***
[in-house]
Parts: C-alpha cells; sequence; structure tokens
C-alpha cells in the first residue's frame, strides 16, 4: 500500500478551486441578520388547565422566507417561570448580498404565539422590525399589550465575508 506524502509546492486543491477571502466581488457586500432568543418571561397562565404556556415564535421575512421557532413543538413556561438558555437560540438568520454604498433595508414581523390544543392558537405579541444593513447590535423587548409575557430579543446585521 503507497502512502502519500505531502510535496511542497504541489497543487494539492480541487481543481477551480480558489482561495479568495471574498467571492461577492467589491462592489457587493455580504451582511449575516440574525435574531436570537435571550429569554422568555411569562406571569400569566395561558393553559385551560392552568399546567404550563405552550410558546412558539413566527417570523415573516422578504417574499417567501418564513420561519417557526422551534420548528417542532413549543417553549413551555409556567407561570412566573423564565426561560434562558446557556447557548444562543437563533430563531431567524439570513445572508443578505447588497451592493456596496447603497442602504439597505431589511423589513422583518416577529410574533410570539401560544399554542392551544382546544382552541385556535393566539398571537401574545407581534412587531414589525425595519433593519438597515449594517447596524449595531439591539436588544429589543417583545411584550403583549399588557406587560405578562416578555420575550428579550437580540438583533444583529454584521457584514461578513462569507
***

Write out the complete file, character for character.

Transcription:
[in-house]
Parts: C-alpha cells; sequence; structure tokens
C-alpha cells in the first residue's frame, strides 16, 4: 500500500478551486441578520388547565422566507417561570448580498404565539422590525399589550465575508 506524502509546492486543491477571502466581488457586500432568543418571561397562565404556556415564535421575512421557532413543538413556561438558555437560540438568520454604498433595508414581523390544543392558537405579541444593513447590535423587548409575557430579543446585521 503507497502512502502519500505531502510535496511542497504541489497543487494539492480541487481543481477551480480558489482561495479568495471574498467571492461577492467589491462592489457587493455580504451582511449575516440574525435574531436570537435571550429569554422568555411569562406571569400569566395561558393553559385551560392552568399546567404550563405552550410558546412558539413566527417570523415573516422578504417574499417567501418564513420561519417557526422551534420548528417542532413549543417553549413551555409556567407561570412566573423564565426561560434562558446557556447557548444562543437563533430563531431567524439570513445572508443578505447588497451592493456596496447603497442602504439597505431589511423589513422583518416577529410574533410570539401560544399554542392551544382546544382552541385556535393566539398571537401574545407581534412587531414589525425595519433593519438597515449594517447596524449595531439591539436588544429589543417583545411584550403583549399588557406587560405578562416578555420575550428579550437580540438583533444583529454584521457584514461578513462569507